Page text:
Client: bmvit, TAKE OFF, Tender 2016
Duration: September 2017 to February 2019 (18 months)
Project partners: University of Applied Sciences Joanneum Graz GesmbH; Rodlauer Consulting GesmbH; TU Vienna, Institute for Transport Sciences; Austrian Airlines AG; IT-eXperience Informationstechnologie GesmbH
LOI partners: Flughafen Salzburg AG; ÖAR – umbrella organisation of Austrian associations for the disabled; Re-mobility; Club 81 – St.Pölten; knack:punkt – selbstbestimmt Leben Salzburg; Equality; Safe-Runway GmbH
Project description: From the Cabin4All exploratory project, in which the requirements of persons with reduced mobility in air travel were thoroughly examined and concrete measures to improve accessibility were defined, it is known that there is considerable need for improvement, particularly in the area of communication between persons with reduced mobility and the “air-travel system” along the entire mobility chain. At the same time, the project makes it clear that suitable communication options can significantly improve the quality of travel for persons with reduced mobility and at the same time noticeably reduce the workload on staff. Booking processes and services related to mobility at airports largely comply with accessibility requirements. However, there are major problems during the stay in the aircraft cabin or in general with the handling of persons with limited mobility. For example, people with reduced mobility who need a wheelchair must be transferred to special (onboard) wheelchairs both at the airport and on the plane. Such transfer operations often require the support of the personnel. However, depending on the clinical picture, misapplied support can quickly become painful.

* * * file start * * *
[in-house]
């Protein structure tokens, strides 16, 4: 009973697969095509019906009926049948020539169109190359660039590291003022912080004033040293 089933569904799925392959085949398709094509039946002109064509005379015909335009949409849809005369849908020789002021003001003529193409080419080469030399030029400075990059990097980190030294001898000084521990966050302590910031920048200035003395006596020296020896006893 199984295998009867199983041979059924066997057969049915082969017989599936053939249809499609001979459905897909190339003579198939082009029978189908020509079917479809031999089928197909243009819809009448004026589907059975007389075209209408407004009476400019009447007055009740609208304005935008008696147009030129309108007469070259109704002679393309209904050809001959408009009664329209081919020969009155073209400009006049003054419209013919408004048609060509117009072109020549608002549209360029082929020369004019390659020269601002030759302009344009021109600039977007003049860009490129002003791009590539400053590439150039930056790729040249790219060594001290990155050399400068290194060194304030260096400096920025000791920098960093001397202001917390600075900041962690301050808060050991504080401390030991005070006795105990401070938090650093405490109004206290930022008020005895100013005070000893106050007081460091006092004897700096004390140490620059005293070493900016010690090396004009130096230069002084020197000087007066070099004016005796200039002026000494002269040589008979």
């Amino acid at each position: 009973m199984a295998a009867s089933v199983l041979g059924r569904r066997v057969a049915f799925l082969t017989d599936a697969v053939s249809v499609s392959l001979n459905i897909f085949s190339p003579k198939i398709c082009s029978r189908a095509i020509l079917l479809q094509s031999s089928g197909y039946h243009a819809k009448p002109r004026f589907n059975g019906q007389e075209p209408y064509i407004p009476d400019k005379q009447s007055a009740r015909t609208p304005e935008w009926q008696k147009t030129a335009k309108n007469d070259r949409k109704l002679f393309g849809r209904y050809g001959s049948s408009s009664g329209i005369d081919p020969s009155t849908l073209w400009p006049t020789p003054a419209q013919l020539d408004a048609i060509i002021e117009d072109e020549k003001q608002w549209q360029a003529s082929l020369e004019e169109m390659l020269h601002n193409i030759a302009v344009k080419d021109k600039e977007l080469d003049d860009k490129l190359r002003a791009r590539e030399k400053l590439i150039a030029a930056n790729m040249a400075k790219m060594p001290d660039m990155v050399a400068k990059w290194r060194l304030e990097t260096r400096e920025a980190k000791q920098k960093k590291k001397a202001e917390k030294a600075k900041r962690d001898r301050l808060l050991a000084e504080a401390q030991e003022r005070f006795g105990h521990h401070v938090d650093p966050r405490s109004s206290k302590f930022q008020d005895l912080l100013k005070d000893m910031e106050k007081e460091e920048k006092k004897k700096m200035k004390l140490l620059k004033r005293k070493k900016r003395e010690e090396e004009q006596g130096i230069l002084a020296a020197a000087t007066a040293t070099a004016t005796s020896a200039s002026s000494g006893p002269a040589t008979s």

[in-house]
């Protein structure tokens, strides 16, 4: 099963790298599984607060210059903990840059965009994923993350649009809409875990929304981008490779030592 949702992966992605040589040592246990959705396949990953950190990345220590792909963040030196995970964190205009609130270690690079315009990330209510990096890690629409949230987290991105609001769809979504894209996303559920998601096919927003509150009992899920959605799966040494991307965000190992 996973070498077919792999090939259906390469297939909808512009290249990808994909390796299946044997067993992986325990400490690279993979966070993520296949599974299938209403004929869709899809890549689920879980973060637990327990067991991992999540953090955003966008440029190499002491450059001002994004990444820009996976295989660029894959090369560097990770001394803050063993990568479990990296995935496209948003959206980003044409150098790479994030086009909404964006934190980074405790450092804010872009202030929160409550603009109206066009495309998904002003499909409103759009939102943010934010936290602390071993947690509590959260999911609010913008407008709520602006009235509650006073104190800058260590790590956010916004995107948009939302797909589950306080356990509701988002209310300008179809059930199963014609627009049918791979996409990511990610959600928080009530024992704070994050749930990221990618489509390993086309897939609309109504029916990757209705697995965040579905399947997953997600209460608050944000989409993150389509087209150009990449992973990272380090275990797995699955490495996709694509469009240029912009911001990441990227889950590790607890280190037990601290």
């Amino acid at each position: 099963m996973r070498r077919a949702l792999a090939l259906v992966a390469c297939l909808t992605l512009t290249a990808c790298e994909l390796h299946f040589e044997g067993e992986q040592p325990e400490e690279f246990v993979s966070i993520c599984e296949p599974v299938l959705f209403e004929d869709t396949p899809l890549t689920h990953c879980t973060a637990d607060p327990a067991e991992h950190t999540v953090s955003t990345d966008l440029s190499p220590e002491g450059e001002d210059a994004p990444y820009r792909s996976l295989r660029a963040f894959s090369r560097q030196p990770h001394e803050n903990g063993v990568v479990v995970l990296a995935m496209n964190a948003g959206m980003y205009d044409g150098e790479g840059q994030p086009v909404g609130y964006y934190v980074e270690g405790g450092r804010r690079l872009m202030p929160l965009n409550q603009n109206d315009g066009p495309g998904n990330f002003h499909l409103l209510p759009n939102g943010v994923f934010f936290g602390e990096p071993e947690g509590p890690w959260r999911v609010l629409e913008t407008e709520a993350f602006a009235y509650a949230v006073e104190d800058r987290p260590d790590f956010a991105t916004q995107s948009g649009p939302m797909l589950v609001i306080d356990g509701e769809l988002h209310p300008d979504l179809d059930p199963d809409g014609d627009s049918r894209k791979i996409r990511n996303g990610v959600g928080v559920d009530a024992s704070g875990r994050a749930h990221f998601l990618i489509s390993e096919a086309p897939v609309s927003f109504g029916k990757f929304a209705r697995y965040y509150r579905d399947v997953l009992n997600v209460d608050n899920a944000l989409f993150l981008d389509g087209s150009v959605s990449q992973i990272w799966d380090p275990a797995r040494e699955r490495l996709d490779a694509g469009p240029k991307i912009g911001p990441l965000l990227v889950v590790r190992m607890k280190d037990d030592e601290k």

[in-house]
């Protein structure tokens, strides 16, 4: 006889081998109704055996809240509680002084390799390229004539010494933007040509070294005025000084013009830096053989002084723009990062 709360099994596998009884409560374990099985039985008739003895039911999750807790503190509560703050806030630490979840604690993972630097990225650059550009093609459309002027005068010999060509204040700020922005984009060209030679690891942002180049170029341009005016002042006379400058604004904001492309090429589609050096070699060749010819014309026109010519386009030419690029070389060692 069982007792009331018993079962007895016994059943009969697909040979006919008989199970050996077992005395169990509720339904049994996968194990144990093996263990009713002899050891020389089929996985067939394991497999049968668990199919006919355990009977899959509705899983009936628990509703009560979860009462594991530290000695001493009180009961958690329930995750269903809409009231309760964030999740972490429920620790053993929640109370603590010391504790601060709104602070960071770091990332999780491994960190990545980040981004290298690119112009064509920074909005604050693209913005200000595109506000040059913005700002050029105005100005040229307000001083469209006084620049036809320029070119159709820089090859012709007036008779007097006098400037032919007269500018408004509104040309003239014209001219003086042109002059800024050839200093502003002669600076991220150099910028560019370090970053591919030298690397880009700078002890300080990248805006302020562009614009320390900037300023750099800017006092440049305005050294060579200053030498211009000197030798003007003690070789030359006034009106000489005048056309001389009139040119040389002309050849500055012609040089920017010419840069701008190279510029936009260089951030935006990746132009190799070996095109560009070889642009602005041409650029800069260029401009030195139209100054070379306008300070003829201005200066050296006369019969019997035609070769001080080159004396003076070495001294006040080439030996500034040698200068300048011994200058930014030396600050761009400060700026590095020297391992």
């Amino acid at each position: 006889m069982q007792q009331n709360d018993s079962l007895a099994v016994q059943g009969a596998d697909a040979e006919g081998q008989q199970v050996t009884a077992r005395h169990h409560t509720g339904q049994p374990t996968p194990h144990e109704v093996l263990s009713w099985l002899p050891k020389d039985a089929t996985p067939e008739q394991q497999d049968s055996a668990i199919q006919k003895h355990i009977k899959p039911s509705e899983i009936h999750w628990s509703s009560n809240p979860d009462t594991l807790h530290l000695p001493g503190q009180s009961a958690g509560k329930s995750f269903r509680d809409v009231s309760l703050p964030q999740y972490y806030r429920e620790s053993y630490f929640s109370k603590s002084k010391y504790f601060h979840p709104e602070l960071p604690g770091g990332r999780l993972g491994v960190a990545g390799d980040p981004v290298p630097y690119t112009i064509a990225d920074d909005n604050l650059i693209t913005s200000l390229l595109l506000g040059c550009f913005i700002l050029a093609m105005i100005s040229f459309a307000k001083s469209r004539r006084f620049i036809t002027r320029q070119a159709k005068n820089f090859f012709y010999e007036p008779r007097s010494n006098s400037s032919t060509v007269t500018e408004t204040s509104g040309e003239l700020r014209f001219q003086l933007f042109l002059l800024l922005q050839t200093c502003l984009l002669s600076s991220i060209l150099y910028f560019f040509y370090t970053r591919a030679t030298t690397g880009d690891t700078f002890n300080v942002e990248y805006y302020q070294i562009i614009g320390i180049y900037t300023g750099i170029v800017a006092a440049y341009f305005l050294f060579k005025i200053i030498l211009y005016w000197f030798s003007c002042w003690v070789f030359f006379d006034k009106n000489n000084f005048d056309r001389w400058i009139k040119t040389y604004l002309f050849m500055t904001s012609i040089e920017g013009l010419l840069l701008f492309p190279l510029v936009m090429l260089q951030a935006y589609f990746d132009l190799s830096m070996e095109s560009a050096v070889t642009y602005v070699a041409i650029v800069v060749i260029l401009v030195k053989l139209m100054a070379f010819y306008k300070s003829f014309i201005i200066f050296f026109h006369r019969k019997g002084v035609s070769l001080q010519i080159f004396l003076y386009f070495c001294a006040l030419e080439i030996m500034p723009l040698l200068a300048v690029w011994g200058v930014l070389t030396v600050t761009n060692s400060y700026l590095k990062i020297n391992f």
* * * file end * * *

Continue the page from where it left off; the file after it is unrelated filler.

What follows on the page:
During the flight, persons with limited mobility often require targeted support, for example, when a transfer from a seat to an onboard wheelchair is required to reach the toilet. Other examples are visually and hearing-impaired people, people with communication difficulties or people who are unable to speak. On the other hand, difficulty often arises for the flight personnel who despite intensive training do not have the necessary information in many situations to be able to offer effective support in the interests of those affected.
Cabin4All has shown that in many phases along the mobility chain the essential information can be exchanged bi-directionally via mobile telephone-based support measures. This both enables effective support for the persons concerned and also relieves the staff and in addition to general customer information, can also cover security-relevant aspects. For example, people who need help can upload specific information in advance via an app, which is then sent to the staff concerned. For example, information on the specific correct handling of a person can be stored during implementation. During the flight, a person can request help at any time in a targeted manner and be provided with information tailored to his or her personal needs. People with limited mobility are generally very familiar with smartphones and often use very specific apps suitable for their personal situation in order to improve communication and mobility.